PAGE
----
12 Things You Can Do Right Now to Start Saving $$$
People always ask how I can afford to travel the way I do. I've only ever had one "real job" with an annual salary, I only worked for 6.5 months last year, and I don't have a trust fund paying for my flights. So how do I do it? 🤷🏼♀️
Saving money has always seemed really easy for me. It all comes down to one simple concept: EVERY. DOLLAR. COUNTS. But I realize this might not be the case for everyone, so I wanted to put together a short list of 12 easy things YOU can start doing NOW to keep money in your pocket:
- Stop buying food during the week. Ground breaking, I know. But if I had a dollar for every time a friend complained to me about being poor while eating a $20 salad and drinking a $5 nonfat organic matcha late, I'd be a millionaire. Lets say lunch costs around $10 and a normal coffee costs around $4 (prices based on personal experience living in San Francisco). Lets also say you know you shouldn't buy coffee every day, so you only treat yourself 3 days a week, because you're responsible. You're spending $62 a work week (at least, lets be honest). Thats's a week's worth of accommodation in Vietnam my friend! Pack your lunch. Make your own coffee.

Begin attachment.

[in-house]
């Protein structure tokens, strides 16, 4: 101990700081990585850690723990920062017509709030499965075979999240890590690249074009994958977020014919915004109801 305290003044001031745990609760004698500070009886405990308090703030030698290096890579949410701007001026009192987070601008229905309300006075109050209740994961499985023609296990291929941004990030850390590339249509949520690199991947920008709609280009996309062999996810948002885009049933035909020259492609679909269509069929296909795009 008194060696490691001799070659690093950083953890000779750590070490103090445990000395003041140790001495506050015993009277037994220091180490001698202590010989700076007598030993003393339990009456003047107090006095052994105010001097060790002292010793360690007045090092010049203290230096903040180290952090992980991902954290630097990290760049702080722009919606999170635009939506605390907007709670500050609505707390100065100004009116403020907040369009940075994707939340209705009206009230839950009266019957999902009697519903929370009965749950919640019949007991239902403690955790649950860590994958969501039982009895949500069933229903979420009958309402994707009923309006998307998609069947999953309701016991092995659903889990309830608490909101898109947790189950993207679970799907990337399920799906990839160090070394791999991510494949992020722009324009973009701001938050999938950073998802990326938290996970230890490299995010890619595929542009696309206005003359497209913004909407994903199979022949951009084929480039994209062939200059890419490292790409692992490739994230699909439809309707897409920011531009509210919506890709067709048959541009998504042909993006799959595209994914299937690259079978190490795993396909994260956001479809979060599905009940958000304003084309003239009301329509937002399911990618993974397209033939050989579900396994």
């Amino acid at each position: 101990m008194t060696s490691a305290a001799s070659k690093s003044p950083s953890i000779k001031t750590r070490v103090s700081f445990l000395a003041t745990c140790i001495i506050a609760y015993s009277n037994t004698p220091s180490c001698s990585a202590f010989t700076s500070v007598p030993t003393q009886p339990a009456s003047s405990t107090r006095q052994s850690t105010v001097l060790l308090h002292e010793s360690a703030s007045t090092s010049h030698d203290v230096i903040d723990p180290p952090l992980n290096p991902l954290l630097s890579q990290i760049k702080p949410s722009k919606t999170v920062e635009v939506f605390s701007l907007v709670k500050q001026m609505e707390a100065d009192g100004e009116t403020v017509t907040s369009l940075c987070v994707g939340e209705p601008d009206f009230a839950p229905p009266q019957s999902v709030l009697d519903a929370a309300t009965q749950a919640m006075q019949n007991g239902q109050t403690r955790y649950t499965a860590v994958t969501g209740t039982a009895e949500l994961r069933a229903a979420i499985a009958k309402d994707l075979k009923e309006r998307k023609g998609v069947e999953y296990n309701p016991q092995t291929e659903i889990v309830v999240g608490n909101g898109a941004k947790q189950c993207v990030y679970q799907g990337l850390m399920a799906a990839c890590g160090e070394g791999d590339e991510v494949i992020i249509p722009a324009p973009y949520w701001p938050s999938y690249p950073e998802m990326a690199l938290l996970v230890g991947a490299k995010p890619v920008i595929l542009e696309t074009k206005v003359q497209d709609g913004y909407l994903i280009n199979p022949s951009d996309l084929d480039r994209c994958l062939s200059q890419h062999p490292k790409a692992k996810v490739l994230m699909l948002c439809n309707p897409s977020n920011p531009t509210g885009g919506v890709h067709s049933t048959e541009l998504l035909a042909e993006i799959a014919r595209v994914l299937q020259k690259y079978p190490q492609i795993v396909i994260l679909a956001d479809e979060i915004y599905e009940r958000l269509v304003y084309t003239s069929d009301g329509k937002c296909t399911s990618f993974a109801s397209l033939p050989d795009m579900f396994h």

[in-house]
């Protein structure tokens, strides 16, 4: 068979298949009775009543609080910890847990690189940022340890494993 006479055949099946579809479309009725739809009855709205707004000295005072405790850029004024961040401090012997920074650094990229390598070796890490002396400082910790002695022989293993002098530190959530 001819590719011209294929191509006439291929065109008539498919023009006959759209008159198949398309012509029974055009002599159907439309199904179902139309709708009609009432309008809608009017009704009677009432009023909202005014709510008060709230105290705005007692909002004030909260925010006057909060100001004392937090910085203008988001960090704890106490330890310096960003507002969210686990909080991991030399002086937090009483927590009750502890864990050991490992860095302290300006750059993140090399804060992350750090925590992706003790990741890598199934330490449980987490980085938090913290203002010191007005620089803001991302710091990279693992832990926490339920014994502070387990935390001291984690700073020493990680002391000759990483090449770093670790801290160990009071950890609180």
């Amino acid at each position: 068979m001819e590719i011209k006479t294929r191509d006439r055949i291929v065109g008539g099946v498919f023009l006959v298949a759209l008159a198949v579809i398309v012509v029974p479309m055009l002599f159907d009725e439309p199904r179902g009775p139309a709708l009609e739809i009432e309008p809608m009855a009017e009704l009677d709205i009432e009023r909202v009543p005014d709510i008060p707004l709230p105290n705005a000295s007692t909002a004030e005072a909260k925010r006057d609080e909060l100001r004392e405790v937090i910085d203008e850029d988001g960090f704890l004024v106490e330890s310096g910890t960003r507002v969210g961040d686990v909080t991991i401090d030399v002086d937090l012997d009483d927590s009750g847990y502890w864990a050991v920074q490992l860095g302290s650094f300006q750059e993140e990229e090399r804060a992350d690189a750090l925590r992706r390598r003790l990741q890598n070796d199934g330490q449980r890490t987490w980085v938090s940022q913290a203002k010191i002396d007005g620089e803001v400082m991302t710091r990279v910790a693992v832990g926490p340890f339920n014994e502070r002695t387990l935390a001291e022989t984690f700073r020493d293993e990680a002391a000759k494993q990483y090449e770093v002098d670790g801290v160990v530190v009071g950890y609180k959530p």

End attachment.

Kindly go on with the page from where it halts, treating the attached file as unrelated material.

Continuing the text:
- Shop smarter. I love looking good, and I know it comes at a price. So my rule of thumb is to buy clothes that are timeless and simple. My closet is fifty shades of grey. But the beauty is that everything matches and I can keep articles of clothing for years without worrying about them going out of style. If I can't resist a trend or statement piece, I head to shops like H&M, Forever21, or Brandy Melville where I can indulge without spending too much.
- Cook. It's really expensive to pay other people to make your food. Just learn a few great recipes, locate your nearest Trader Joes, dust off your frying pan, and stir fry the shit out of some veggies.
- Get a Travel Card. You will spend so much money on foreign transaction and ATM fees it's not even funny. Find a bank that waives those fees and hold on tight. You'll find you might even save enough to add another week to your holiday! I personally use First Republic, and couldn't recommend them enough.